What to Expect: A Typical Day in a Formal Kung Fu Class for Kids


To master Kung Fu, you must first master yourself. The ancient and noble martial art is more than what you see in the dojo when two masters duke it out for supremacy or on the odd TV show harps about a fabled secret move like the “Fists of Fury” or a “Crane Kick” finisher. Kung Fu is about the constant improvement of one’s physical and internal training (i.e., meditation) through hard work and practice. It brings mindfulness and stress relief to its practitioners and can help them with impulse control and assertiveness. As with most skills, early instruction yields more impactful results, and young students of Kung Fu enjoy participating in classes and gaining valuable physical, mental and spiritual skills in the process of self-mastery. Here’s what a typical day looks like in formal kung fu classes for kids.

School’s out. Young Michael is dropped off at the community fitness centre by his parents for an hour of Kung Fu instruction. He quickly changes into his uniform and joins the rest of his classmates in his age bracket (7-12 years) doing warmups and stretches. A teen leads them in jumping jacks, burpees, knee and hamstring stretches, shoulder rotations, broad jumps, and light on-the-spot jogging. These emphasise mobility and loosen the group up for the rest of the lessons. The Kung Fu instructor has just finished up with the 3-6-year-olds and makes her way to Michael’s warmed-up group. After preliminary greetings, small talk about the lesson’s activities and some good-natured ribbing, the group works through basic techniques and drills, with the instructor taking her charges through different stances, punches, kicks and blocks. Practice and repetition of these moves build muscle memory and encourage muscle growth. They also act as great cardiovascular exercise. Michael may not grasp the finer aspects of this, but he notices that the warmups do not leave him as winded as before, and he can hold a particularly troubling stance for longer than he could last time.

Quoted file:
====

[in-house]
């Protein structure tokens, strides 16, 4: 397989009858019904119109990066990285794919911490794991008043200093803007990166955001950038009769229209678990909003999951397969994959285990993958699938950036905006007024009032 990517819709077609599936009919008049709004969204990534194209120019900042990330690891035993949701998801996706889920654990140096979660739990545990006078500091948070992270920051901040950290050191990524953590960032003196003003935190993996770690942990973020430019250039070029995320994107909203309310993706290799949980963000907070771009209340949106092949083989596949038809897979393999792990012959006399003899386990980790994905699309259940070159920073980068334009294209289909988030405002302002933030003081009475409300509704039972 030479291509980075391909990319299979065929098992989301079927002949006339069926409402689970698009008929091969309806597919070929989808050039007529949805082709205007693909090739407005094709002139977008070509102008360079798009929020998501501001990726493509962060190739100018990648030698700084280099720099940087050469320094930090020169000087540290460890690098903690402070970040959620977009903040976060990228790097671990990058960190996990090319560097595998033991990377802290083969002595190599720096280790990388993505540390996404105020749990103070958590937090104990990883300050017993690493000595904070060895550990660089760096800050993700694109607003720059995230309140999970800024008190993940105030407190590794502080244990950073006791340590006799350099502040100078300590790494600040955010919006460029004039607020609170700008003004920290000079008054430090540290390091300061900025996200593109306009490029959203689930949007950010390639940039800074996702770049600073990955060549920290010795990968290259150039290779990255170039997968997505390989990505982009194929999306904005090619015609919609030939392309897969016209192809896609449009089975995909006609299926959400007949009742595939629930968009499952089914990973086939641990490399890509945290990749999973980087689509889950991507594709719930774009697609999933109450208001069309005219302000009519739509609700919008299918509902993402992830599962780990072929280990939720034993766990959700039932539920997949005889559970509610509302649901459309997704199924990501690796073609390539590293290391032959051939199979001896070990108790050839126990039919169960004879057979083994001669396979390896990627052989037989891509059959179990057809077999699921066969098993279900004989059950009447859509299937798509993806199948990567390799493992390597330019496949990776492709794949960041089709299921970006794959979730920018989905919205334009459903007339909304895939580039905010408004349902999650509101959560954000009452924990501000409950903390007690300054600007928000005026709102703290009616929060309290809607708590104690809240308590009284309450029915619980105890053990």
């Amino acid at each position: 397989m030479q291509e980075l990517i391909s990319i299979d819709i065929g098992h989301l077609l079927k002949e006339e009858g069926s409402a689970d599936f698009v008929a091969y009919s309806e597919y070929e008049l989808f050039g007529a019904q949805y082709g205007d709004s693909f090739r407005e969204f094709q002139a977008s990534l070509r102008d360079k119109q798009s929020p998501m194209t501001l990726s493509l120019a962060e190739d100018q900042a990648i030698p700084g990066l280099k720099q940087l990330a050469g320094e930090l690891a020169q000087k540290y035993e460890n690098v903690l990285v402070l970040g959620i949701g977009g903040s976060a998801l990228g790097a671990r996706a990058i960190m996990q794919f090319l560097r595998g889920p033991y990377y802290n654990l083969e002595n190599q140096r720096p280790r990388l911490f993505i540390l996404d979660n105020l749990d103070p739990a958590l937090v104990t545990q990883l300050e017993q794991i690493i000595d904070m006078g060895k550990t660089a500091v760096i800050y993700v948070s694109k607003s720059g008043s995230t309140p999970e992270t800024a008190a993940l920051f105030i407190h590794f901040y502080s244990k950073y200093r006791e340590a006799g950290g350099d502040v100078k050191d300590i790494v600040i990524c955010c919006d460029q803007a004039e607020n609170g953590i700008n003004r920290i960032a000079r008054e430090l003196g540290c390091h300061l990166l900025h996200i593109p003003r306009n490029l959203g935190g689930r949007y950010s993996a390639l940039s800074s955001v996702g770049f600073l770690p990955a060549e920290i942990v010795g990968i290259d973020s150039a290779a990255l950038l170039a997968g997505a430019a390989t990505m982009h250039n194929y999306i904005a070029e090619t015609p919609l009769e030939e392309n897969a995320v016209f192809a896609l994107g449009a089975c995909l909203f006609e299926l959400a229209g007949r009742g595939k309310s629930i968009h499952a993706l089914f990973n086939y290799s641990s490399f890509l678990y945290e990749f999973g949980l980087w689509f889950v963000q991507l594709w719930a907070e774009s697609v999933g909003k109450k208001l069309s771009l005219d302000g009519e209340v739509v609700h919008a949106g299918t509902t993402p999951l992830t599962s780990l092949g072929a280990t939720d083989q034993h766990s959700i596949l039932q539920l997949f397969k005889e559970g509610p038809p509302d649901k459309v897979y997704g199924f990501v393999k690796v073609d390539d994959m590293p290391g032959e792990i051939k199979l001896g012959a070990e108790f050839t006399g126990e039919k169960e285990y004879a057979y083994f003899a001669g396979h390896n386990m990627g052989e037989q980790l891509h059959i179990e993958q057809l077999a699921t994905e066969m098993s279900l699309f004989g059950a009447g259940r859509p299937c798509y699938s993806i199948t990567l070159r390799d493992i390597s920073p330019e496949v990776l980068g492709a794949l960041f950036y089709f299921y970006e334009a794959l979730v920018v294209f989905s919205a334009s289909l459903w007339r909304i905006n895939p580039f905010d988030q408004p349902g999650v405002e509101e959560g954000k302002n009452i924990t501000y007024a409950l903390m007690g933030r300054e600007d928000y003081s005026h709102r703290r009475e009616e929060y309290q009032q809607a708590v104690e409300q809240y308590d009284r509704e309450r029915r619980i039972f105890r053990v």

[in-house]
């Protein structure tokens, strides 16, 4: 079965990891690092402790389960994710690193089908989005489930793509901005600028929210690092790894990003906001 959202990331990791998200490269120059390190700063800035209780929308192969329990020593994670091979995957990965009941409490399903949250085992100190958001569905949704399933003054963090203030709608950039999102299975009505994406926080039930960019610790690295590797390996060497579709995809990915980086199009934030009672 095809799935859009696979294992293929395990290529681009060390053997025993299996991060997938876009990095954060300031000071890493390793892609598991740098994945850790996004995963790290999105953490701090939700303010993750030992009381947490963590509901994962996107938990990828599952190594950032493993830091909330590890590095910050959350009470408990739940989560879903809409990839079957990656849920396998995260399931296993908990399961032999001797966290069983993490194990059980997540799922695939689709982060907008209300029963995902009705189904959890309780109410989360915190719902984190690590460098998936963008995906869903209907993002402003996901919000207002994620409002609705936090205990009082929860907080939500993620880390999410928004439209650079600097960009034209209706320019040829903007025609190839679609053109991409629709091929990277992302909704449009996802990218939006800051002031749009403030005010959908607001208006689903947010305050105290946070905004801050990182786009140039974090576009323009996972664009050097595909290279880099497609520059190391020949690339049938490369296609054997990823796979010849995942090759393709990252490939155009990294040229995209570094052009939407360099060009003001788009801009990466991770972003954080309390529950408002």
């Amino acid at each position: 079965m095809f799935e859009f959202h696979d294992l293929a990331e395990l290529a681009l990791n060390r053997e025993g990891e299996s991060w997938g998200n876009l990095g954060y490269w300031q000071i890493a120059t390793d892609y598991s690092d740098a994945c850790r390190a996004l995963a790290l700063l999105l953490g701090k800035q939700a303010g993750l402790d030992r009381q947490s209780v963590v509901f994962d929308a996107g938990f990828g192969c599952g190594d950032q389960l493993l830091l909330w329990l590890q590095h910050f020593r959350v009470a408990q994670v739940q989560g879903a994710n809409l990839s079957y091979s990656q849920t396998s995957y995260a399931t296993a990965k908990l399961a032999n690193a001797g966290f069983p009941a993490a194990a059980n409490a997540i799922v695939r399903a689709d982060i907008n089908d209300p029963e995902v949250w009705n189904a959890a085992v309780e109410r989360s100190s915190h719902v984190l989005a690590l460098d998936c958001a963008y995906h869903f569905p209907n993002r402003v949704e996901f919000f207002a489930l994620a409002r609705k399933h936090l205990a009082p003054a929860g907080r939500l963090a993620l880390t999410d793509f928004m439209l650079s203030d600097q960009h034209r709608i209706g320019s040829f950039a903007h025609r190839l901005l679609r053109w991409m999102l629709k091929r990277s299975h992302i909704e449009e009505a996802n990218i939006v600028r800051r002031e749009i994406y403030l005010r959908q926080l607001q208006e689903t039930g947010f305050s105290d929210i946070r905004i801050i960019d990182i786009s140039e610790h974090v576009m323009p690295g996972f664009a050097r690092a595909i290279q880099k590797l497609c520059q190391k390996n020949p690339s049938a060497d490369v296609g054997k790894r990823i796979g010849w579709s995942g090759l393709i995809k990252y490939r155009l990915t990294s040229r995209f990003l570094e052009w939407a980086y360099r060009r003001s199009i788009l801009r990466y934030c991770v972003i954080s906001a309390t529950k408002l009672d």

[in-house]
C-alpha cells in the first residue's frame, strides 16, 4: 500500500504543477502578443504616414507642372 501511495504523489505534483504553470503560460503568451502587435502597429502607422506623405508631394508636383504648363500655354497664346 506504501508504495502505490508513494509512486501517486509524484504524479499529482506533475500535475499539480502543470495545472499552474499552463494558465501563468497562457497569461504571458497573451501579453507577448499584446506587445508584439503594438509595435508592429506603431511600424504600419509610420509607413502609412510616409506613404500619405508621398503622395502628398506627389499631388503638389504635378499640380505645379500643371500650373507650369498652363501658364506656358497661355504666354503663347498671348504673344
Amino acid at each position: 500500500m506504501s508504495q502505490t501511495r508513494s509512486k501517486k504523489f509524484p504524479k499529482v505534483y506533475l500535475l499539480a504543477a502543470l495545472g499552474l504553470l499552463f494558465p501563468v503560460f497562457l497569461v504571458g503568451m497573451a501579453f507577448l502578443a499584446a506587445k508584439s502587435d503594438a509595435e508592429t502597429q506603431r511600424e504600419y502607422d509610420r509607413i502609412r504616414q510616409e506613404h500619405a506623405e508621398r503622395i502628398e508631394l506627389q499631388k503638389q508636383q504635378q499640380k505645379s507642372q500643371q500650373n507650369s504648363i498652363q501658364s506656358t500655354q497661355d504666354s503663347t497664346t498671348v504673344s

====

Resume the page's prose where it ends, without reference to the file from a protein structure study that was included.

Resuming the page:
Next, the group works through the kata of the day. A kata is a form involving choreographed movements meant to simulate combat scenarios. The instructor walks around correcting forms where necessary. As this kata has been taught before, the instructor asks a volunteer to demonstrate it to the class. 

Sabrina, Michael’s classmate, makes it through half of the kata’s demonstration before stumbling slightly, but she recovers her footing and powers through the rest of the sequence successfully. Kung Fu has taught her that mistakes are natural and not something to obsess over but can instead be taken in stride. After kata practice, the instructor breaks the group up for partner exercises, where classmates practise blows and blocks together or lightly spar. Partners are key in pointing out flaws in each other’s movements and they also simulate real-world situations thus improving reaction time and reflexes. Some strength and coordination exercises in the form of bodyweight exercises or the use of wooden dummies may also be included, but these are eschewed on this particular day in favour of a few light sparring matches with the class as an audience.  

The instructor keeps the sparring light and fun and corrects the students’ mistakes while the students learn from each other and gain confidence from standing in front of the entire class and sparring with an audience. The breathing and meditation exercises come next. These are done to promote mindfulness and relaxation. Inner peace is a strong foundation, and the kids use this clarity to self-reflect and control their impulses while also becoming individuals in touch with their true thoughts. Michael is asked to lead the class in some cooldown exercises involving light stretching to prevent muscle soreness the next day. 

The instructor commends everyone on a job well done and lets them know what to expect for the next class. She also informs them to keep practising at home, as the Kung Fu tournament is coming up in a few months and will be open for all who want to participate. The class concludes with Michael tired but happy, having learned a few new blocks and gaining confidence from taking his class through a cooldown exercise. He is eager to get home and show his parents how high he can kick and practise for the upcoming tournament.

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